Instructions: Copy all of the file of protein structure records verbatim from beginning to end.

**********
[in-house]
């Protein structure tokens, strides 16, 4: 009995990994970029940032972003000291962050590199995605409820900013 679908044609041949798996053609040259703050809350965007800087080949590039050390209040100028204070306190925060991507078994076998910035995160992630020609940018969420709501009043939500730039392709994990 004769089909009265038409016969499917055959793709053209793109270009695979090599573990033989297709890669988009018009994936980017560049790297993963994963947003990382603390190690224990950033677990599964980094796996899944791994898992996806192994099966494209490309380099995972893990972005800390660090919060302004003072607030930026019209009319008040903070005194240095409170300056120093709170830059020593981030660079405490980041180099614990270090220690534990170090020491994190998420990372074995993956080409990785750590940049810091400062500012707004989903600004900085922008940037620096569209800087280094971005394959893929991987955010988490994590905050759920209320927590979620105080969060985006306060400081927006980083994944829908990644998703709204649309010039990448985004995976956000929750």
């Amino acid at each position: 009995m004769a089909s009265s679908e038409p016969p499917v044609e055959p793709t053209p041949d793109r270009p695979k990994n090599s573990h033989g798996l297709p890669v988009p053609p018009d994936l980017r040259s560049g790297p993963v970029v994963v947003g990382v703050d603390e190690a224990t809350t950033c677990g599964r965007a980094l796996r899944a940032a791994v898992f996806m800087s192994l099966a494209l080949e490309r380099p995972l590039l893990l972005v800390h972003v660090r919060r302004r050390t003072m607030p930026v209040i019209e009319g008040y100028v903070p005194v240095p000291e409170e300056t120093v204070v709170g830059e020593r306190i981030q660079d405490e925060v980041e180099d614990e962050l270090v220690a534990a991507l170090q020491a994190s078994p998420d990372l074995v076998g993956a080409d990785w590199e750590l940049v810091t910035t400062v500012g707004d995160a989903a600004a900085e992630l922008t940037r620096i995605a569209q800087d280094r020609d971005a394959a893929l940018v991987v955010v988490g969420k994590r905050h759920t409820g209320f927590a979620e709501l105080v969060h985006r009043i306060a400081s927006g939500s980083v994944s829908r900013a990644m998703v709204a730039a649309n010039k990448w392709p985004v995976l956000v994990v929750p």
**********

[in-house]
């Protein structure tokens, strides 16, 4: 009995990994970029940032972003000291962050590199995605409820900013 679908044609041949798996053609040259703050809350965007800087080949590039050390209040100028204070306190925060991507078994076998910035995160992630020609940018969420709501009043939500730039392709994990 004769089909009265038409016969499917055959793709053209793109270009695979090599573990033989297709890669988009018009994936980017560049790297993963994963947003990382603390190690224990950033677990599964980094796996899944791994898992996806192994099966494209490309380099995972893990972005800390660090919060302004003072607030930026019209009319008040903070005194240095409170300056120093709170830059020593981030660079405490980041180099614990270090220690534990170090020491994190998420990372074995993956080409990785750590940049810091400062500012707004989903600004900085922008940037620096569209800087280094971005394959893929991987955010988490994590905050759920209320927590979620105080969060985006306060400081927006980083994944829908990644998703709204649309010039990448985004995976956000929750």
């Amino acid at each position: 009995m004769a089909s009265s679908e038409p016969p499917v044609e055959p793709t053209p041949d793109r270009p695979k990994n090599s573990h033989g798996l297709p890669v988009p053609p018009d994936l980017r040259s560049g790297p993963v970029v994963v947003g990382v703050d603390e190690a224990t809350t950033c677990g599964r965007a980094l796996r899944a940032a791994v898992f996806m800087s192994l099966a494209l080949e490309r380099p995972l590039l893990l972005v800390h972003v660090r919060r302004r050390t003072m607030p930026v209040i019209e009319g008040y100028v903070p005194v240095p000291e409170e300056t120093v204070v709170g830059e020593r306190i981030q660079d405490e925060v980041e180099d614990e962050l270090v220690a534990a991507l170090q020491a994190s078994p998420d990372l074995v076998g993956a080409d990785w590199e750590l940049v810091t910035t400062v500012g707004d995160a989903a600004a900085e992630l922008t940037r620096i995605a569209q800087d280094r020609d971005a394959a893929l940018v991987v955010v988490g969420k994590r905050h759920t409820g209320f927590a979620e709501l105080v969060h985006r009043i306060a400081s927006g939500s980083v994944s829908r900013a990644m998703v709204a730039a649309n010039k990448w392709p985004v995976l956000v994990v929750p």